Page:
Gabriele Zu RheinBMJ 2016; 353 doi: https://doi.org/10.1136/bmj.i2026 (Published 11 April 2016) Cite this as: BMJ 2016;353:i2026
- Ned Stafford
In 1964, at a prestigious symposium in New York City, Gabriele Zu Rhein presented evidence that she believed proved that progressive multifocal leucoencephalopathy (PML) was caused by a virus. Distinguished attendees at the symposium—which was sponsored by the Association for Research in Nervous and Mental Diseases—included Albert Sabin, developer of the oral polio vaccine.
Zu Rhein, at the time 44 years old and on the faculty of the University of Wisconsin, was nervous as she spoke. She was a self described “late bloomer,” who was born and had studied medicine in Germany, and the presentation was her first at a major scientific conference. Decades later she described the event as her “coming out party.” The party, however, turned into a debacle. She failed to convince any members of the expert evaluation panel—including Sabin—that PML was caused by a virus.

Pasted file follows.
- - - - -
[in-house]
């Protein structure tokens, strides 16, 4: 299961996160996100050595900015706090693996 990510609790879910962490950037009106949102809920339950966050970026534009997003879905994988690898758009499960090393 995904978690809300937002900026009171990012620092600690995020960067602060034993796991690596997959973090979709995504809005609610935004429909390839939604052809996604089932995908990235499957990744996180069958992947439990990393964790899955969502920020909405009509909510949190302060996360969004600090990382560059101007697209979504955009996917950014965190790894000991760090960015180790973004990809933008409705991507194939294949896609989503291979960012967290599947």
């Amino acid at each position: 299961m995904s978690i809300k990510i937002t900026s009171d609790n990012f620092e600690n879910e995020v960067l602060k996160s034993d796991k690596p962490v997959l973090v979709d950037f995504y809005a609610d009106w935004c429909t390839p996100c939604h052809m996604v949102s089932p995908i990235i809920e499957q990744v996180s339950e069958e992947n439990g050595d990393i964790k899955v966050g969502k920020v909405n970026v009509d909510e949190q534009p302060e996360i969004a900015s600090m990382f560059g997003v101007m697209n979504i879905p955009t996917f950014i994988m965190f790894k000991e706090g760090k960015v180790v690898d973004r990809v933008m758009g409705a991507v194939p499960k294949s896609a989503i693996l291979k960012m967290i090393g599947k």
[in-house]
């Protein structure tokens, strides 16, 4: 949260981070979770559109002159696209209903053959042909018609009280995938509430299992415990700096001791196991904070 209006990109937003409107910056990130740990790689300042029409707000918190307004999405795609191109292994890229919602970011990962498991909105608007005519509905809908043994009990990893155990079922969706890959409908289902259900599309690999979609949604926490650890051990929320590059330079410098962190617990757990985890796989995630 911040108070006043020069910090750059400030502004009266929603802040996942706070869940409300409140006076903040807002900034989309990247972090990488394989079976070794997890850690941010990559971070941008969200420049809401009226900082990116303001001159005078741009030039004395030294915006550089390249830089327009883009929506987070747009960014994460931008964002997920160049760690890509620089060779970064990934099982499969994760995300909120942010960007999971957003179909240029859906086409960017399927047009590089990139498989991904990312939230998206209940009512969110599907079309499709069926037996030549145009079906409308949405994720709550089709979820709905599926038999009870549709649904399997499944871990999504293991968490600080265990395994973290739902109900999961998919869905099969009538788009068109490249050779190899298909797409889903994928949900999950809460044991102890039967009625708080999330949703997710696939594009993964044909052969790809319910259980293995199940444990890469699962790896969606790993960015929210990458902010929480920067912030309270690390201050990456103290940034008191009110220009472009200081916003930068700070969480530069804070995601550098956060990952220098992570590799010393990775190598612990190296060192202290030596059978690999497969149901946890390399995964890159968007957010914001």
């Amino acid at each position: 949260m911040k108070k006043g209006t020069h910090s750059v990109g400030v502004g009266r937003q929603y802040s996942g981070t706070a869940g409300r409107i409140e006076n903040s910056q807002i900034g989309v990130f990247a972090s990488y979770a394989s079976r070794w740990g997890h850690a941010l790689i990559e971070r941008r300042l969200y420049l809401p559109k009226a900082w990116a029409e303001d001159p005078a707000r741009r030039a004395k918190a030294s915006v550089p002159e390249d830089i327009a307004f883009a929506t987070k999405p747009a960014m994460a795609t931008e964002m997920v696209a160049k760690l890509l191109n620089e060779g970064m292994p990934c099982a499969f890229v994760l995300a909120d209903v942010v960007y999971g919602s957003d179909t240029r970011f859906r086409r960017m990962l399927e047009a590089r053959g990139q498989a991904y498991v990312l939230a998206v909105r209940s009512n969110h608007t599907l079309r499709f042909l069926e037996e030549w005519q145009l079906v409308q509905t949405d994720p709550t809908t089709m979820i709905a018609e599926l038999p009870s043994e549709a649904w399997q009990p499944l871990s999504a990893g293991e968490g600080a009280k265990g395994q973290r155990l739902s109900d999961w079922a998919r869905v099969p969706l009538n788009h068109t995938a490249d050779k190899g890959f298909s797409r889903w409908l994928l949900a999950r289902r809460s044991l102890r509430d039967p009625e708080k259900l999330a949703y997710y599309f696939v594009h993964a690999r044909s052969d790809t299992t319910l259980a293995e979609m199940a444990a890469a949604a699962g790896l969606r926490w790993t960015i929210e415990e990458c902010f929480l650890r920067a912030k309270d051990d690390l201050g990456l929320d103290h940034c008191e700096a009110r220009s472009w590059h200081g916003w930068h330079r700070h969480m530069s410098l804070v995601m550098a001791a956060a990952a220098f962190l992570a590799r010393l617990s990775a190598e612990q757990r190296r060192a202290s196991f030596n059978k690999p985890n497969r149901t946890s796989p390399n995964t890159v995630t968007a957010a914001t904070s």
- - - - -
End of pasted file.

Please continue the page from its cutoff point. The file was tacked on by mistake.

Within seconds of concluding her presentation, Zu Rhein later recalled, “Dr Sabin took over and tore into us with vigour.” Sabin declared to the assembled medical researchers, “This is deplorable: everybody thinks everything is a virus.”1 “I remember wishing that a helicopter would come and lift me out of there,” Zu Rhein said. Later that day, a supporter of Zu Rhein’s confided to her that Sabin had told him privately with disdain, “She thinks there are warts in the brain!”1
Luckily for Zu Rhein, …